Destiny Deacon, pillar of Indigenous Australian art, 1957–2024

Destiny Deacon © the artist and Roslyn Oxley9 Gallery, Sydney

Aboriginal artist Destiny Deacon has died aged 67.

Deacon was best known for her darkly humorous take on racism, sexuality, feminism and the related historical injustices perpetrated against Australia’s First Nations communities. Credited for inventing the term ‘Blak’ in 1991, which is now regularly used to describe First Nations contemporary art and culture, Deacon (of KuKu and Erub/Mer descent) made work via photography, video, performance and installation that often featured her collection of ‘Aboriginalia’. These kitsch objects and black dolls, created by white Australians and presenting a caricature of Aboriginal people and their culture, were re-presented, often in unsettling scenarios, by Deacon in multiple series of works in order to satirise ongoing racist attitudes and treatment in Australia.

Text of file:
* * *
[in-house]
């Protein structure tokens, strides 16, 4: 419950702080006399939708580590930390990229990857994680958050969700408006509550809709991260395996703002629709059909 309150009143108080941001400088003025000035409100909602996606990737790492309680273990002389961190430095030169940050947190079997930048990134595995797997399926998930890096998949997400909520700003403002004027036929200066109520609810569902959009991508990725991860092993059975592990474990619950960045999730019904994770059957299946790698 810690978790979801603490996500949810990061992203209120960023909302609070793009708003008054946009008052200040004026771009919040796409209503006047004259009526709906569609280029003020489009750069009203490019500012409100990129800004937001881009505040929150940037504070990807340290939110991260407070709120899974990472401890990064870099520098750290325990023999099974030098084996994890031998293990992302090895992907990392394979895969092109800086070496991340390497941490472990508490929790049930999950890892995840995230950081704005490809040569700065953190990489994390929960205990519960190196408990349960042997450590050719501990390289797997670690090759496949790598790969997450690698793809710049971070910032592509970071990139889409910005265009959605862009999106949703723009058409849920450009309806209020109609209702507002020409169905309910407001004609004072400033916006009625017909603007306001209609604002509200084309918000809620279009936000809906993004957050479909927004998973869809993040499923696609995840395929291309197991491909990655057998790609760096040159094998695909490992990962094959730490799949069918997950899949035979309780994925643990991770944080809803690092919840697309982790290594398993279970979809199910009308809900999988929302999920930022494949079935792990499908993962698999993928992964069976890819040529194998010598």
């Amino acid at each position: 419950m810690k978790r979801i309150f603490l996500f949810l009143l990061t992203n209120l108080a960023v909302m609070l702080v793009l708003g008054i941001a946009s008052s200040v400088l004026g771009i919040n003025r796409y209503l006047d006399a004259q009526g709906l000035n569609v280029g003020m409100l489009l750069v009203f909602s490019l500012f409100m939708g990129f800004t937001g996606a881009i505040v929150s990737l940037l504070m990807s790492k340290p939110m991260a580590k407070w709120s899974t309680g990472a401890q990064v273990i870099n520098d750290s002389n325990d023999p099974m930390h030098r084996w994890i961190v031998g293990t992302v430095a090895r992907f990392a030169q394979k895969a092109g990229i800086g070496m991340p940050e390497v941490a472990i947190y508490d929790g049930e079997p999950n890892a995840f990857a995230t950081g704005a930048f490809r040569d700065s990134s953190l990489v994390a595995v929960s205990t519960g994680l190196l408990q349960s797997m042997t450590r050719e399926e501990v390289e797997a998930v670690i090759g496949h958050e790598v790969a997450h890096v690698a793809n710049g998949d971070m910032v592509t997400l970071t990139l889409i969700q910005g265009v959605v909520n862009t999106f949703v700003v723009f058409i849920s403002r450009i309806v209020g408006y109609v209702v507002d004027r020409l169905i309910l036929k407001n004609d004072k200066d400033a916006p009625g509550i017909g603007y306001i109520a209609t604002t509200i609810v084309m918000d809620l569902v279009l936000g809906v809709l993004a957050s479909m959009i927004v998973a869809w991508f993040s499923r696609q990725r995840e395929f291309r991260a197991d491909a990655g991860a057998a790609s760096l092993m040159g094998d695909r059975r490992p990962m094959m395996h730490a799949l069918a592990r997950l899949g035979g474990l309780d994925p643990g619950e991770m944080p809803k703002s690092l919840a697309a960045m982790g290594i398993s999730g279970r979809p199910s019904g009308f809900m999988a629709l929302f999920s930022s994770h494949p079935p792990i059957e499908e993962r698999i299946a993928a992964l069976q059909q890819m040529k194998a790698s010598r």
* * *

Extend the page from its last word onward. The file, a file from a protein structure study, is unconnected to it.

In ArtReview’s October 2020 issue, Deacon contributed an artist project including photos of dolls from this collection in a sequence that explores the intersection between racism and sexuality. Currently on show at the Biennale of Sydney is her most recent work Blak Bay (2023–2024) – a reversal of ‘White Bay’, named after the surgeon John White who is associated with the colonial foundation of Australia in 1788: the series of photographs, which, via images of dolls are archival photographs and scenes from Deacon’s own home, ‘urges viewers to reconsider names, histories, and spaces through an Indigenous perspective’.

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